To fix poor shoulder posture, first, make sure your spine is properly aligned. Then, gently pinch your shoulder blades down and back. Do not shrug or hunch your shoulders here. The idea is to open up your chest and help you keep those shoulders back.

But fixing poor shoulder posture is more than just pushing our shoulders back. This can emphasize the curve of the lower back, which as we know, is poor posture and can cause problems. At the same time, it’s important to pay attention to your core and slightly engage it so that the lower back is protected.

What Should You Do With Your Arms and Hands?


Forearms, wrists, and hands can sometimes be overlooked. However, poor ergonomics and bad posture can lead to slower typing and response time. In time, more serious health issues can develop, like repetitive strain or carpal tunnel syndrome.

Generally, your forearms should be parallel to the floor. The gaming desk or keyboard shouldn’t be digging into your wrist.

Now, good hand posture can be a little trickier. We need to make mouse movements to move the cursor on the screen, and we often don’t think about how we move our hands.

First of all, make sure that your hand is also parallel to the floor and desk. Your hand and your mouse shouldn’t be angled. Try not to have your hand twisted. If possible, when in a neutral position, your forearm should make a straight line, all the way from your elbow to your middle fingertip. Return your hand to the neutral position as often as you can. Soon, it’ll become a habit.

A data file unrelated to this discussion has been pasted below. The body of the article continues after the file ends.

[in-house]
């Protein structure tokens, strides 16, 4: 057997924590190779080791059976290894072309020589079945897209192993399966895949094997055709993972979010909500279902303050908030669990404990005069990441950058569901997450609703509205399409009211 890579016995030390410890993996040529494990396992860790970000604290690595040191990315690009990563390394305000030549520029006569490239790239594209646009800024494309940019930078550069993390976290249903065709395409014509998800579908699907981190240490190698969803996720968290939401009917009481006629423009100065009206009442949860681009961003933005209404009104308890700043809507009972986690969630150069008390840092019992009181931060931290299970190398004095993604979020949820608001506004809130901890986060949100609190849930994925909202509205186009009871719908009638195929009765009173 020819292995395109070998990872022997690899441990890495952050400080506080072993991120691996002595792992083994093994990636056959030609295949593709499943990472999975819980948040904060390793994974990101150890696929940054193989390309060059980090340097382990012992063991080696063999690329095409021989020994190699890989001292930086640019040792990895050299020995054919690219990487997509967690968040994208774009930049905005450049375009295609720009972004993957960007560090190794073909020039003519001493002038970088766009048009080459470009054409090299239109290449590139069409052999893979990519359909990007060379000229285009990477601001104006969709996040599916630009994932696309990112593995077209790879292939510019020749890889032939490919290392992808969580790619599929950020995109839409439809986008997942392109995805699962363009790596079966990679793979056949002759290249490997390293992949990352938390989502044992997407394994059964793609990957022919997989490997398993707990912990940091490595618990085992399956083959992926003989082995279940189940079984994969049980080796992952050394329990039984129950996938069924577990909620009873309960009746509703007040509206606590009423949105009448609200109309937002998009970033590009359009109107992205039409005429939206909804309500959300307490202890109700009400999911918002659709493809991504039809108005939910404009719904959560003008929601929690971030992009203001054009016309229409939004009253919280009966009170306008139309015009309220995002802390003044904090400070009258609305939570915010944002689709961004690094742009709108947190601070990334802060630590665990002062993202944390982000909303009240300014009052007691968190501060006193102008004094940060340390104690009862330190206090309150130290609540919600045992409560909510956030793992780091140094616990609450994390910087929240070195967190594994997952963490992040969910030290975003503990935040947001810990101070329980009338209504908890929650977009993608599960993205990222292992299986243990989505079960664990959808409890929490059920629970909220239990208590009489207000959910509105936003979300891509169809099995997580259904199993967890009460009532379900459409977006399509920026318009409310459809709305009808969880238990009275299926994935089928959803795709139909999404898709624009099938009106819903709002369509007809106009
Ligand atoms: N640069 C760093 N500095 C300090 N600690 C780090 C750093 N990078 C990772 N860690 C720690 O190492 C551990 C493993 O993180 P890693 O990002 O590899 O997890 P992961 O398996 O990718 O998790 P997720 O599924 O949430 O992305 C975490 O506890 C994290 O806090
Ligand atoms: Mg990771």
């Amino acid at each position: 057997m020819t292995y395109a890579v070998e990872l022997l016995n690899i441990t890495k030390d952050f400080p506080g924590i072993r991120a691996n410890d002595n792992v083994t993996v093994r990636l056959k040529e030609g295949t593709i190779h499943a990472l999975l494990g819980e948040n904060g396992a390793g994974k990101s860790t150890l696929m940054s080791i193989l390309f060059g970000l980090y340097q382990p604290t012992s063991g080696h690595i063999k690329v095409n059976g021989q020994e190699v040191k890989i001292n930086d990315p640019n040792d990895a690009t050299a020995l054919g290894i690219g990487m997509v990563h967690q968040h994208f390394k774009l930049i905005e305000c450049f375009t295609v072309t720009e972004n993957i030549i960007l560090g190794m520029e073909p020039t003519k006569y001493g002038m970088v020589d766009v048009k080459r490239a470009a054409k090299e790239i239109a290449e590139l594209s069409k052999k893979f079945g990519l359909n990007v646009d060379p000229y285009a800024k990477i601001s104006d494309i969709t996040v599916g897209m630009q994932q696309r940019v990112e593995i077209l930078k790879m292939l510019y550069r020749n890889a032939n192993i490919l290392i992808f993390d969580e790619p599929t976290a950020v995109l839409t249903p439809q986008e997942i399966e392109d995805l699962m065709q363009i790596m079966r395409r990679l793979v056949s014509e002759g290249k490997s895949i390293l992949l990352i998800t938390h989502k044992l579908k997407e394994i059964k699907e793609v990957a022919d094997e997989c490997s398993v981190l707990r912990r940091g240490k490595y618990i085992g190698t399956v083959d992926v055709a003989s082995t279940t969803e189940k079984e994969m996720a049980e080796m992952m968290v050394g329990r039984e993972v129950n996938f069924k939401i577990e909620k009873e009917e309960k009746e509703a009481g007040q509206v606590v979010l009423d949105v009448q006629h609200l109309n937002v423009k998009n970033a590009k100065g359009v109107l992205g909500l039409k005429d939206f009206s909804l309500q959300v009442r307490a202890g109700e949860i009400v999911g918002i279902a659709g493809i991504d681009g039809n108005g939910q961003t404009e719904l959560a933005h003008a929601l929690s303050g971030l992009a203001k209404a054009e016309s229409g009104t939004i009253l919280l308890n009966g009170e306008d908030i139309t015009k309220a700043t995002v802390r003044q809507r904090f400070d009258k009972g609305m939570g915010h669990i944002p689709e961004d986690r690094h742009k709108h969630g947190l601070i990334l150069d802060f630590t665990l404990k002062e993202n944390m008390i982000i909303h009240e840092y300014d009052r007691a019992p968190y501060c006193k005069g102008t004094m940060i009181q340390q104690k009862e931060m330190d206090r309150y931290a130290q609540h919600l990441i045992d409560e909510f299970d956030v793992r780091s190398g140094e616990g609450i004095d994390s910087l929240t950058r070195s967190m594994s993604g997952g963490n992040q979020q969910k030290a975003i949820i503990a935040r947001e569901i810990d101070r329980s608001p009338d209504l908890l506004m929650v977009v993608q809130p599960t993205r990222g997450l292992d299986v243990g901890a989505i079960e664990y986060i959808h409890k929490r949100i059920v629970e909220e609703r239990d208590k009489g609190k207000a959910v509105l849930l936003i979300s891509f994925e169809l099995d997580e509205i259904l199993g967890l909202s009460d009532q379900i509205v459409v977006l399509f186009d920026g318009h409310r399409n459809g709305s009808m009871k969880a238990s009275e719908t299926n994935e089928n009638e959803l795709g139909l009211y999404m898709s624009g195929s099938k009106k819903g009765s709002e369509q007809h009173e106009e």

If you’re holding onto a gaming controller, consider having an area to rest your hands and wrist. You’ll notice without one that your forearms and wrists will get pretty sore pretty fast!

–> Despite the general advice for keeping a neutral position with your mouse, some office workers and swear by the vertical mouse – read this guide to see if a vertical mouse makes sense for you.

Posture Check: Set the Rules

Despite our best efforts, we’ll likely catch ourselves hunching over sometimes. Especially if you’re engrossed in online gaming, it’s hard to remember to straighten up or take a break.

If you’ve slipped into bad posture habits, it can take time to get out of that habit. With that in mind, here are two main ways you can create posture checks:

Set a timer.

Often, the simplest solution is to set an alarm to go off after a certain period of time. When that alarm goes off, you might want to take a five or ten-minute break. Then when you return, make a conscious effort to sit with good posture for as long as you possibly can.

Choose natural breaks.

Check your posture at certain intervals. For example, at every game checkpoint you pass or complete, take a minute to straighten up and check your posture and your general position.

Taking time out from an engrossing game can be a little annoying. However, remember that good posture can actually enhance your gaming skills, as well as make you feel a little more comfortable.

Work On Your Gaming Posture – Starting Today!

Posture isn’t just about appearance. Our bodies adapt to poor posture, and not in a good way. We may only see a hunched-over back while we game, but inside, our muscles are adjusting to the stress we’re putting on them. The body is a very adaptable machine.

Yet, good posture means good health. Good health means better gaming! So, straighten up. Maybe you’ll be able to beat that next level when you do.